When driving by an abandoned cow pasture in a dry area one may come across a field of brilliant yellow flowers. Chances are this is a field of mäkeke (black mustard), a common roadside weed in disturbed and dry areas.
Mäkeke leaves are very warm and stimulating. A digestive stimulant and expectorant, the young greens can be used as a pot herb.
Used by the Chinese and Native American tribes for asthma, poor digestion, and toothaches. The ground seeds can be infused for bronchial infections, colds and flus and rheumatism. Use one cup boiling water over 1 teaspoon of seeds.
When the seeds are made into a plaster, it can be used topically for pneumonia, neuralgia, gout, fever and chills, and tendonitis. SEE CAUTION.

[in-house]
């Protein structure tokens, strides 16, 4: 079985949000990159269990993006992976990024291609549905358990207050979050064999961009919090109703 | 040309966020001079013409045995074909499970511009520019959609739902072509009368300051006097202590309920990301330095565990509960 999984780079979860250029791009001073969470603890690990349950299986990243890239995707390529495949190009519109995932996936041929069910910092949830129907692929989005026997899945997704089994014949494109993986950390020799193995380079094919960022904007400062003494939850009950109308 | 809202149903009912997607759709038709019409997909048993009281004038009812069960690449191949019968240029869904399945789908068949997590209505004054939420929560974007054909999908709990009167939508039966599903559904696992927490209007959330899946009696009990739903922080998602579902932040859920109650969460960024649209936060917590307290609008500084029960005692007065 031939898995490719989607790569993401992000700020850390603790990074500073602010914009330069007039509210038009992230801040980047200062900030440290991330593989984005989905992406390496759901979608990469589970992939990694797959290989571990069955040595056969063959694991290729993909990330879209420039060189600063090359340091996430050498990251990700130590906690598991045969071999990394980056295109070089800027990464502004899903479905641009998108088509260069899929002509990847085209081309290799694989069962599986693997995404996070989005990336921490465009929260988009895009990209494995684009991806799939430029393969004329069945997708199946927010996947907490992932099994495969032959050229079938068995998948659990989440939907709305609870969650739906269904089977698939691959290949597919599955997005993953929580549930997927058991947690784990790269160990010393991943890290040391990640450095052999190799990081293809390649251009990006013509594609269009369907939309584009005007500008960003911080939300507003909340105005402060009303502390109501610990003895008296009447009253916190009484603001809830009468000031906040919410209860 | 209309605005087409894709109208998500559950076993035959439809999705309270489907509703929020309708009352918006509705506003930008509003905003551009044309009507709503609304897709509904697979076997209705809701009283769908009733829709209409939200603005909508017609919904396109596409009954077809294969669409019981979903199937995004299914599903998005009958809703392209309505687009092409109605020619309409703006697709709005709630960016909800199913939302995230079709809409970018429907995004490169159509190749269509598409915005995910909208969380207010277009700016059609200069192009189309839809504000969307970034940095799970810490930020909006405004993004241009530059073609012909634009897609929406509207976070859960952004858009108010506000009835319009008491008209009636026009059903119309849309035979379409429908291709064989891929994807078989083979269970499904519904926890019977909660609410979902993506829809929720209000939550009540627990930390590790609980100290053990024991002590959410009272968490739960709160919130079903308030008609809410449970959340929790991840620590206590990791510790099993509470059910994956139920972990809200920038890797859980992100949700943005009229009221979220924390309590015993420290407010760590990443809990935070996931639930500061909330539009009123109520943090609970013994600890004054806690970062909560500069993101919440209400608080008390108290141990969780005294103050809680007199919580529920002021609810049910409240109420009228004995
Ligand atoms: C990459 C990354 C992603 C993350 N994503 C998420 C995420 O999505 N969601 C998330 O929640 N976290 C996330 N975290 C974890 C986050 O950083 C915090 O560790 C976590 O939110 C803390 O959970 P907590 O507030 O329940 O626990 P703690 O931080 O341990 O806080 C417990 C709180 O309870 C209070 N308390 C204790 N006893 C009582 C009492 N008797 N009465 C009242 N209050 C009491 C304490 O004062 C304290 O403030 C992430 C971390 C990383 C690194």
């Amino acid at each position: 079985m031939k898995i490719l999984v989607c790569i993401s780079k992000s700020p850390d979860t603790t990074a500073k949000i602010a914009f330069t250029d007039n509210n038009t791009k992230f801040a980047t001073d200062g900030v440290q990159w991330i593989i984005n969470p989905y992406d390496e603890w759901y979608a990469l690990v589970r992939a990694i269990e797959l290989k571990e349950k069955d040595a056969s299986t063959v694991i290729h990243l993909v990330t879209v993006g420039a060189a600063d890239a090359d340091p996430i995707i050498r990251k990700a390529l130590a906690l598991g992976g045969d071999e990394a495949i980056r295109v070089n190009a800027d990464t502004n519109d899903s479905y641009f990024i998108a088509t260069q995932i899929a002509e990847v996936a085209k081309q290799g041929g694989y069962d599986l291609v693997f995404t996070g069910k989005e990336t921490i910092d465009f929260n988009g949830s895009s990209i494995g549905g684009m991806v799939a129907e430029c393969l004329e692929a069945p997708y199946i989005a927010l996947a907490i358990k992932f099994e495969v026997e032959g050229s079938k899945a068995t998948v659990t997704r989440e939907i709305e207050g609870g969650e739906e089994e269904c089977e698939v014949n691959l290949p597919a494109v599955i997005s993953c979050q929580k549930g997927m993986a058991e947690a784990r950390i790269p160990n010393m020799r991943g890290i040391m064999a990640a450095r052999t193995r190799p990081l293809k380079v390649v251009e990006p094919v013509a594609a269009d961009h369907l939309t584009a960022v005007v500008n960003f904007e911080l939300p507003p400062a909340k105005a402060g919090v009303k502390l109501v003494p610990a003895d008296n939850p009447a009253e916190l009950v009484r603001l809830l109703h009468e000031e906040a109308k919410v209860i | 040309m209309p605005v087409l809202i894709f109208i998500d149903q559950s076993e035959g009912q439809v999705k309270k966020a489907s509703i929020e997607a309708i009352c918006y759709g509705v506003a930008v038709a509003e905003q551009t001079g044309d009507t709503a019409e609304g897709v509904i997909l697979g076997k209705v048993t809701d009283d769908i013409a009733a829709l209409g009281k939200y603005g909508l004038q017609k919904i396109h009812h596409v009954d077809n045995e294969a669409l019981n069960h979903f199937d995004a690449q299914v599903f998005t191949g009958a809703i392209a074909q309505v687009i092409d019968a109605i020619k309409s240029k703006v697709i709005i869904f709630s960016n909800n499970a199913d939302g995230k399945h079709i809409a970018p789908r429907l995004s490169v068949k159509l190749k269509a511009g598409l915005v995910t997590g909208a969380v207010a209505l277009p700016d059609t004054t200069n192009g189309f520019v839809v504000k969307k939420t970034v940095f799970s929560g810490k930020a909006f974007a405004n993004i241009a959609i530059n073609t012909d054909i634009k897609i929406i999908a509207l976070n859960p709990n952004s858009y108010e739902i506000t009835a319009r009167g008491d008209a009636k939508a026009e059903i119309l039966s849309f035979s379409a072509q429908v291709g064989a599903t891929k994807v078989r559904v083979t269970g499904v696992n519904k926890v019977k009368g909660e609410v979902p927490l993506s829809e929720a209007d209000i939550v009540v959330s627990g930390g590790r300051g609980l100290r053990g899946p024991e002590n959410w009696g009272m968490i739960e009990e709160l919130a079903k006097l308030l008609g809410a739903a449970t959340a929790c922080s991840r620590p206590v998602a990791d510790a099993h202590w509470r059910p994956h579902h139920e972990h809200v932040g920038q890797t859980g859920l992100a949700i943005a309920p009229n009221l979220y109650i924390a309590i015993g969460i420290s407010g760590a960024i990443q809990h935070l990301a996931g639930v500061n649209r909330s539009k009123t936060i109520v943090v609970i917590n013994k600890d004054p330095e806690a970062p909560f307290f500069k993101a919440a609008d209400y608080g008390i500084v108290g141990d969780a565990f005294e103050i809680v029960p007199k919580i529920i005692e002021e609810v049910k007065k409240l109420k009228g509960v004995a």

Research on mäkeke indicates that chemicals in mustard family vegetables can increase metabolic rate and may reduce the incidence of estrogen sensitive cancers.
Mäkeke is a symbol of fertility in India. In Denmark it is used to keep away evil spirits; and when mixed with ginger and peppermint, is said to increase libido in women.
First brought to England by the Romans as a condiment for meat, mustard is rich in beta carotene and vitamin C. It is second only to pepper on the world spice market.
And a final thought: “Eating mustard makes ideal housewives out of lazy women.” – – Gaius Plinius Secundus (Pliny the Elder, 23-79 A.D.)
A plaster made from the seeds can BURN THE SKIN. Do not fall asleep with it on, nor leave it on too long. By the way, BE CAREFUL… Mustard oil in the eye is an experience you will remember for a long time.